Here are some of the other attractions in this region that inspired us to create the Illustrated Guide to the Grand Circle. Click on any of these attractions to learn more about them, or just order the Illustrated Guide to the Grand Circle book, which features a wealth of information on all of the following attractions!
Kolob Canyons and Kolob Terrace
Coral Pink Sand Dunes State Park
Cedar Breaks National Monument
Grand Staircase-Escalante National Monument
Natural Bridges National Monument
Glen Canyon National Recreation Area
Vermilion Cliffs National Monument
Unique, Fascinating, and Intriguing; Other Places of Interest
The National Parks and natural wonders of the Grand Circle region are just some of the main reasons why we were inspired to write a book about this slice of heaven in the southwestern United States. Other aspects of the region that we found inspiring and that we covered in the book include:
- A Rich History. Author and historian Daniel Pierce spent months researching, studying, and examining the rich human and natural history of the Grand Circle, which we then explored when we visited the region.
- Dark Sky Parks. Many of the parks in the Grand Circle are also certified Dark Sky parks, meaning they offer some of the best views of the night sky in the world. Stunning natural beauty, day or night!
- Dinosaurs/Fossils. The Grand Circle has some of the best archeological finds to date, adding another fun and educational element to visiting the region.
- Hollywood and the Grand Circle. Several Hollywood movies have been filmed in the Grand Circle, adding another element of significance to the region, as visitors get to walk in the footsteps of famous actors who starred in iconic movies like Forrest Gump, the Outlaw Josey Wales, and Stagecoach.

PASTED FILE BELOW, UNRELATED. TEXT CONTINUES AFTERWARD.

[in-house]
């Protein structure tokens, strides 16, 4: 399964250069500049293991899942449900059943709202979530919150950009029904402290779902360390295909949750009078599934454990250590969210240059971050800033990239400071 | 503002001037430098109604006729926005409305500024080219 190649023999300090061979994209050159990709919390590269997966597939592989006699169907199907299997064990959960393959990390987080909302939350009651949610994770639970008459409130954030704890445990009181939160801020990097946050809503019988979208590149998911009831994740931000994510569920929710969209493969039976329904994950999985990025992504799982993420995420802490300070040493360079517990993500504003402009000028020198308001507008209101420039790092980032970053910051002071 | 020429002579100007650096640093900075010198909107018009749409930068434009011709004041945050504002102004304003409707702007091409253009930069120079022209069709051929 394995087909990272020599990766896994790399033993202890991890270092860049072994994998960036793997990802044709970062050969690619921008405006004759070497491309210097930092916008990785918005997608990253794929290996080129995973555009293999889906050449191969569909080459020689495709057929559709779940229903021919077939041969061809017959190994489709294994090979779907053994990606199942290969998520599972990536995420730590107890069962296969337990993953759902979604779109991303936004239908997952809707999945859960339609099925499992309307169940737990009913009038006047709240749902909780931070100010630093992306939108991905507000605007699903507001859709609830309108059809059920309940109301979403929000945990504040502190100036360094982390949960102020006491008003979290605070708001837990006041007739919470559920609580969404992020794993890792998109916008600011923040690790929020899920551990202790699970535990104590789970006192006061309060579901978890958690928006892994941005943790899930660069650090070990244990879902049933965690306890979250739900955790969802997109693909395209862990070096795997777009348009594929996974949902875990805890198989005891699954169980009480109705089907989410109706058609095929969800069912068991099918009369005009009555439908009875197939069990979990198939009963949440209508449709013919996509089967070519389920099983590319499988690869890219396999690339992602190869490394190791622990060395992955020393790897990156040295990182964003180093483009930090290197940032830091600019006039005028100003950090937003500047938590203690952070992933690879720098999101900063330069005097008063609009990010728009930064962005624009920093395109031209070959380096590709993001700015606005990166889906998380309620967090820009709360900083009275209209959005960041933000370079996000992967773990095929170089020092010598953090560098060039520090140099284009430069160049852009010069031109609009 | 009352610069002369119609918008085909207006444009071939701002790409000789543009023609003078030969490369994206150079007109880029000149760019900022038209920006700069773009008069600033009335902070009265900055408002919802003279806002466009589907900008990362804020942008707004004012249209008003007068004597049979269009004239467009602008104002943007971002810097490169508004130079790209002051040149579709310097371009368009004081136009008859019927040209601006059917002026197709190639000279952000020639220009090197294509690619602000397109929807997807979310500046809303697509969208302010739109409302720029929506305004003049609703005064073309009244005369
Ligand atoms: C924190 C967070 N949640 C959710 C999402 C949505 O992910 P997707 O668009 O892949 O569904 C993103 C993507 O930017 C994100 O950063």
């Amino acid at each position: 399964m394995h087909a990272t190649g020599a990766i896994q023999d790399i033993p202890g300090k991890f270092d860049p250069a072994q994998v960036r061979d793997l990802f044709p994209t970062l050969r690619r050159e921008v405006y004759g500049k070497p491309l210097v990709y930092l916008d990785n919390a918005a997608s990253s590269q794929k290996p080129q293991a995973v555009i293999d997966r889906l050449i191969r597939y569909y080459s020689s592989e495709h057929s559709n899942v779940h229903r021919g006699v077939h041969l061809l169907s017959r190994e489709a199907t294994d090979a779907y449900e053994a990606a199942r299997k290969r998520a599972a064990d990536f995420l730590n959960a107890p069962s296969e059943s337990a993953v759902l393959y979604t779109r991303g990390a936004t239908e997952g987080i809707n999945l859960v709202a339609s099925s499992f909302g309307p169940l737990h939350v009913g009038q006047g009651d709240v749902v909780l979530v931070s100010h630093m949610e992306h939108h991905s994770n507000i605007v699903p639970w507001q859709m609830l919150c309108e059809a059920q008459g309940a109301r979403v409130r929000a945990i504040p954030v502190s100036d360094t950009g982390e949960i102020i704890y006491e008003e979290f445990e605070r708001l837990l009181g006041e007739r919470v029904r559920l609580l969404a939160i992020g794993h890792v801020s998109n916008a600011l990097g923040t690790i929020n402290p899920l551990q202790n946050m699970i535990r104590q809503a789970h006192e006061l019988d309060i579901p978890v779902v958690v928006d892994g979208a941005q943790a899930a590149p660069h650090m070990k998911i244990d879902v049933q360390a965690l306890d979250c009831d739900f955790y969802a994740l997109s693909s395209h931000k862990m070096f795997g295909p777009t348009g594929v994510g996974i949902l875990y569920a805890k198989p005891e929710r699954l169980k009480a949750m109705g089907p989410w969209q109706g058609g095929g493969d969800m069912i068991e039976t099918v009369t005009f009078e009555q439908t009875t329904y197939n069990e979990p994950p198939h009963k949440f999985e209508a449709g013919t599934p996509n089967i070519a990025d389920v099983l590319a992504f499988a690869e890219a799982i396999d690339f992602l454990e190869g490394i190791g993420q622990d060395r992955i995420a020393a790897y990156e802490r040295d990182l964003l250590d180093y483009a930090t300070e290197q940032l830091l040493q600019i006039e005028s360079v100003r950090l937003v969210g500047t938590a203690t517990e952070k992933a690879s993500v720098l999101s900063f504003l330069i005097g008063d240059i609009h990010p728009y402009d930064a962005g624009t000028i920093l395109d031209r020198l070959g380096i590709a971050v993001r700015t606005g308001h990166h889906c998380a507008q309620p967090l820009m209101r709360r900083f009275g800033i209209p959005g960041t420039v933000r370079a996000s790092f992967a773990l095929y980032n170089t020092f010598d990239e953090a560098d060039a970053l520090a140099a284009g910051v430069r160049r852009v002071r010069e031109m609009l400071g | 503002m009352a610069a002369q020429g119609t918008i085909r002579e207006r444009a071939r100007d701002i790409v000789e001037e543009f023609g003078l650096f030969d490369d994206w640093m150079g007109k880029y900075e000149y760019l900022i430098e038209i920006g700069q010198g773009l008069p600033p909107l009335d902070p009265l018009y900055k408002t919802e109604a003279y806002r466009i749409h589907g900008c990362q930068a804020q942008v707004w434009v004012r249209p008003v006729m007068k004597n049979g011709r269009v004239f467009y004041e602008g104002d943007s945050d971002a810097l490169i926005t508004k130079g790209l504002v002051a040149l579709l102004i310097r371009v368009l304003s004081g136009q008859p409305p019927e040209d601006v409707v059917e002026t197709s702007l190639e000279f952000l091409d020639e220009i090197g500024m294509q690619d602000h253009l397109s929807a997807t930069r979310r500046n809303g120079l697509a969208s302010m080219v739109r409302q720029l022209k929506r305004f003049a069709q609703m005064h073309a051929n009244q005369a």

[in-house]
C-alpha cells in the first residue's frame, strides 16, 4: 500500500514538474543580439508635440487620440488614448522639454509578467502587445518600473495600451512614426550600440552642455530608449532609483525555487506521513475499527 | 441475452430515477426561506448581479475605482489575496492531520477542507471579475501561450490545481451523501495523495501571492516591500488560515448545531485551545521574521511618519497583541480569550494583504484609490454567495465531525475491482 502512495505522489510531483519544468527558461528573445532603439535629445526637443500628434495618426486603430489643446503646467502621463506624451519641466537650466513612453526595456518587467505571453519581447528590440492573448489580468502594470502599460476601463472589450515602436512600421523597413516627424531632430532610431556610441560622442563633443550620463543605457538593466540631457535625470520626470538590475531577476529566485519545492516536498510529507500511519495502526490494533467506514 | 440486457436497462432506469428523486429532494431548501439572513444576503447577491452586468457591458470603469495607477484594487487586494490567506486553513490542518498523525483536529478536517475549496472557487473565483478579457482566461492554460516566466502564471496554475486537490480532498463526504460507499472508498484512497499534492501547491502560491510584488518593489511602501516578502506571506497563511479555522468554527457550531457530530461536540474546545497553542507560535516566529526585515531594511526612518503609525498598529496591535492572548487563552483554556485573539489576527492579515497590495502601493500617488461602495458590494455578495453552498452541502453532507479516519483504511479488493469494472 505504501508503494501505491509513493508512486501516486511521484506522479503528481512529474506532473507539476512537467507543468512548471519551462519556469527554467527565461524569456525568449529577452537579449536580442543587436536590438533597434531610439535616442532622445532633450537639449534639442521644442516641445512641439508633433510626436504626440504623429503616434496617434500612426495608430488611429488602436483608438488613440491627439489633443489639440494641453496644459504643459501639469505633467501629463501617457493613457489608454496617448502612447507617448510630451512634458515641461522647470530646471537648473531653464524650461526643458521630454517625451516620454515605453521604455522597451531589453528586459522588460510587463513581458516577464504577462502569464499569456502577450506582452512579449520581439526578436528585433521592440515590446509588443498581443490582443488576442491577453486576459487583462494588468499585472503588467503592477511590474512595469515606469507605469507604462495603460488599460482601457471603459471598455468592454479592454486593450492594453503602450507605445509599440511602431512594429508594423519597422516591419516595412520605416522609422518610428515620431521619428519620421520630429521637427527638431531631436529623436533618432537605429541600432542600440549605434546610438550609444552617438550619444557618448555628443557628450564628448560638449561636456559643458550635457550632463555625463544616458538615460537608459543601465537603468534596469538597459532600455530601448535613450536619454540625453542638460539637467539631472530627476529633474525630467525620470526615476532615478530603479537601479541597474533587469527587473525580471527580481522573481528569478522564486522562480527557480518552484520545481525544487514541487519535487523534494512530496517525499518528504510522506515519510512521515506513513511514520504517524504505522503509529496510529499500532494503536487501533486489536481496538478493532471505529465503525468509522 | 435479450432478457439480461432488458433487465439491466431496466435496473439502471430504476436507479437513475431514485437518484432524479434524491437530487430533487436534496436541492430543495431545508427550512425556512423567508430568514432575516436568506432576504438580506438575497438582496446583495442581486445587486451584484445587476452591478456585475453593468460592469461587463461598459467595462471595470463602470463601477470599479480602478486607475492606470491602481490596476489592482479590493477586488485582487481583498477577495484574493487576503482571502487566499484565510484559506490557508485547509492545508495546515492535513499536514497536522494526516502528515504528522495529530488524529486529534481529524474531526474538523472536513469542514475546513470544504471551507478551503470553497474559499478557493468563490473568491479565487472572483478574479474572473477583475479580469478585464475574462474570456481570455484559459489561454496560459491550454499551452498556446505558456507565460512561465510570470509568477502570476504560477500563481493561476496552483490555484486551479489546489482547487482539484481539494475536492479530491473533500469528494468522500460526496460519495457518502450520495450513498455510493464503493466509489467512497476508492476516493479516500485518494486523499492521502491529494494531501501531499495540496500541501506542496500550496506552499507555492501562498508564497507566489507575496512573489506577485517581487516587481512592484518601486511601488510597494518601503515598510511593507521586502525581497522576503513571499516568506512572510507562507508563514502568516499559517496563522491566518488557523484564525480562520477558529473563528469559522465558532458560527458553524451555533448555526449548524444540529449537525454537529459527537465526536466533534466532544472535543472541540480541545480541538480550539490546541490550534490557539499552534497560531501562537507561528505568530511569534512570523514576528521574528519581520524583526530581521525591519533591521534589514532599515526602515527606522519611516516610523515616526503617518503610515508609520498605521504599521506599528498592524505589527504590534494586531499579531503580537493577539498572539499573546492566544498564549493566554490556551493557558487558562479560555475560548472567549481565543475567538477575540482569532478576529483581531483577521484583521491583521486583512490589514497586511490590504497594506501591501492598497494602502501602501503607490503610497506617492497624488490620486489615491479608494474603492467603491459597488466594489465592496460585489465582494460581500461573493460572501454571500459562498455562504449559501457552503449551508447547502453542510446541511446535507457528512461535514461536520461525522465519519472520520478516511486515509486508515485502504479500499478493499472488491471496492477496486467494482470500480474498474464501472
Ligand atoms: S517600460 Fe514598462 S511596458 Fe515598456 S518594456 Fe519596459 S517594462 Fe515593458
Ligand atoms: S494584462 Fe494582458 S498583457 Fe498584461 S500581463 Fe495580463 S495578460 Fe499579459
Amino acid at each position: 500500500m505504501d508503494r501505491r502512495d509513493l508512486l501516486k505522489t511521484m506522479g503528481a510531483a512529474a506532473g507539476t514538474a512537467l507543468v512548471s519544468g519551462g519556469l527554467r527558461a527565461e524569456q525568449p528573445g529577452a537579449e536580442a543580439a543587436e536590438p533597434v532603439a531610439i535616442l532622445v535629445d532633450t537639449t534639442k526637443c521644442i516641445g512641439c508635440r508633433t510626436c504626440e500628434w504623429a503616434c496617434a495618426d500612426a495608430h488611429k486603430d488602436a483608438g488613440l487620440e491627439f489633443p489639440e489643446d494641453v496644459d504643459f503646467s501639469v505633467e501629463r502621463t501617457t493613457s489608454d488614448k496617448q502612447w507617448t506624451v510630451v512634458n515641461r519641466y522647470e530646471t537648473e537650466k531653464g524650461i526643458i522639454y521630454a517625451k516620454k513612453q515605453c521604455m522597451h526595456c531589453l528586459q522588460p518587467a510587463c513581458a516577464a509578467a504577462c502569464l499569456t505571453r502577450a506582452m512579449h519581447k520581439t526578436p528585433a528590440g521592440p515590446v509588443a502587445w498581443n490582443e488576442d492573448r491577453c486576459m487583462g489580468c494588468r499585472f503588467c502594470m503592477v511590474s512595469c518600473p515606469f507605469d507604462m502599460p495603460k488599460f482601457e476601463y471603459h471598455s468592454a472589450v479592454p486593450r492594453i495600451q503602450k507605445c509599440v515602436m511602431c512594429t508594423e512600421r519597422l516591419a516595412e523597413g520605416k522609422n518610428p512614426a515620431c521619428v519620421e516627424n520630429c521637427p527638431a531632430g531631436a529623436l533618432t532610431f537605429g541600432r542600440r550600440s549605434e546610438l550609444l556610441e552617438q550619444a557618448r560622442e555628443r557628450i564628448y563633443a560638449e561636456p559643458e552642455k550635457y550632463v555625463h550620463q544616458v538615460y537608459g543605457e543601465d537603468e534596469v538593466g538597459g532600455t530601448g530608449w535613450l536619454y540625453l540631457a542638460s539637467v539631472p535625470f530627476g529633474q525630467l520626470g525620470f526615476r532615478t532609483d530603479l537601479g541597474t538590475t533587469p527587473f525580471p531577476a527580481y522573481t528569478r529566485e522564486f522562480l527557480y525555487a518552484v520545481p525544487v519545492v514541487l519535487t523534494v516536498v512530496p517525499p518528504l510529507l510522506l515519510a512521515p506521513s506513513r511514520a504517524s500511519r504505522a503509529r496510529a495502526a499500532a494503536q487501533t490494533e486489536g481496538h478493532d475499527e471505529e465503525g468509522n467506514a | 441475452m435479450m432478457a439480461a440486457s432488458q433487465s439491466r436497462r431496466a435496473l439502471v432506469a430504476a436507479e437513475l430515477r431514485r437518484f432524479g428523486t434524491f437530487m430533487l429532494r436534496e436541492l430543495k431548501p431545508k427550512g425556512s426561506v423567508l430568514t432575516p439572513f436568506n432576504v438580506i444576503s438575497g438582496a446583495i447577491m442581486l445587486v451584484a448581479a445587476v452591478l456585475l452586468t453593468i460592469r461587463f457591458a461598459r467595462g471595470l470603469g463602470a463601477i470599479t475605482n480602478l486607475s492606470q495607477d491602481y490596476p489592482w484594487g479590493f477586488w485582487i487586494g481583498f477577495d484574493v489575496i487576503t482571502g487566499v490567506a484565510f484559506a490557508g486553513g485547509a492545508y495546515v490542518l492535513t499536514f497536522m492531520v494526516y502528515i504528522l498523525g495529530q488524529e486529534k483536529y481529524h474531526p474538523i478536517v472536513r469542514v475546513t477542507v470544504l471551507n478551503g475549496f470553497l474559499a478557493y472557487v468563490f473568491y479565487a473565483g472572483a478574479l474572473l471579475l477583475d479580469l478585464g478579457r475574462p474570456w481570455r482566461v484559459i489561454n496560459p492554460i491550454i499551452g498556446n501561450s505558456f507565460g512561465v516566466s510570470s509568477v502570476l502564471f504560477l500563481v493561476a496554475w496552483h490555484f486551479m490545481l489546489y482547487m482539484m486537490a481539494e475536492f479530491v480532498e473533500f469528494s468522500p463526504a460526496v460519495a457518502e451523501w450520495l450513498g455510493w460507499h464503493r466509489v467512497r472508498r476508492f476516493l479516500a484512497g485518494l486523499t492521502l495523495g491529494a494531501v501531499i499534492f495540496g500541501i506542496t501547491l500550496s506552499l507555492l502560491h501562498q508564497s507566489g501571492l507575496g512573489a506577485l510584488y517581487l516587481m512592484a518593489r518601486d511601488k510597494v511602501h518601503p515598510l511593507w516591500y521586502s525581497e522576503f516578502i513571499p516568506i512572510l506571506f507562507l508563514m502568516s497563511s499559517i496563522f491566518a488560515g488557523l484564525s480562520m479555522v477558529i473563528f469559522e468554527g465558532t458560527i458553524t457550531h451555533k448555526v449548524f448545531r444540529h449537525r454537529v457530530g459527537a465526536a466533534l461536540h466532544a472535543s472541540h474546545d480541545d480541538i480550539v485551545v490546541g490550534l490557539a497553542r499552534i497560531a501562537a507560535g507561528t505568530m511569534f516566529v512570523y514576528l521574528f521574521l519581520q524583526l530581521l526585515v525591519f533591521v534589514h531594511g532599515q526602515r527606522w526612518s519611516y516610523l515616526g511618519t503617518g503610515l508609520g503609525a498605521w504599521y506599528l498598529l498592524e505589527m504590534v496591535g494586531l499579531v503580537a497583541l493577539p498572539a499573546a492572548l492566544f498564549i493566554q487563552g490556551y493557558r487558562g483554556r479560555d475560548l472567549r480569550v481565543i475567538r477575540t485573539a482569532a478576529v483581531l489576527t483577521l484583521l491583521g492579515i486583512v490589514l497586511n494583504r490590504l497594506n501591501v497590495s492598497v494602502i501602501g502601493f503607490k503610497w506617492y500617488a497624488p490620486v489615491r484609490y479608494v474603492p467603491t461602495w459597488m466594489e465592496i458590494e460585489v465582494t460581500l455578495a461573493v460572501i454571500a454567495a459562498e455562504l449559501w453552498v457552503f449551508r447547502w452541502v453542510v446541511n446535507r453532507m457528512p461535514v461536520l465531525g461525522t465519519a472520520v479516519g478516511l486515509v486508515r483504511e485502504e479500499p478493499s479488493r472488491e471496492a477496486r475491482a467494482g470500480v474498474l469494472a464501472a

Travel Tips for the Perfect Adventure
While visitors to the GC can have an incredible experience exploring this region in one week, we strongly recommend adventures take two weeks to get the full Grand Circle experience. Really, the more time you can spend there, the better! If it would be better to break the adventure into two distinct trips, we encourage that too!
While some tourism and travel agencies offer chartered adventures within the Grand Circle, we strongly recommend having your own mode of transportation. The full Grand Circle tour covers about 1,000 miles of road, so having your own car lets you maximize your enjoyment of this natural wonderland.
As exciting as this region is, it is quite rural, meaning you will need to plan your stops, overnights, and provisioning accordingly. Some great towns to check out for hotels, grocery stores, restaurants, AirBNBs, outdoor outfitters, and visitor information include Kanab, Moab, and Escalante.
One of the reasons we created the Grand Circle book was to give folks a detailed guide of the region. Not only does the Illustrated Guide to the Grand Circle offer an extensive review of GC attractions, but we added key information on how best to enjoy each attraction covered in the book. And in case you'd like to take the book with you and you'd like something more lightweight and easy to pack, we also printed a softcover edition.
The Grand Circle; One of America's Most Cherished Natural Lands
Traveling to the Grand Circle reminded us just how valuable our National Parks and natural lands truly are, and the importance of conserving these lands for generations to come. That's why we set up a fundraiser in which a portion of our profits from the Illustrated Guide to the Grand Circle will be donated to the National Park Foundation. Your purchase helps fund vital conservation efforts in America's beautiful National Parks!
We hope you enjoy this book and your own adventure to the Grand Circle. Next week, we'll explore the history behind the Grand Circle and what makes this region so meaningful from a cultural and anthropological stance.
Anderson Design Group Staff Writer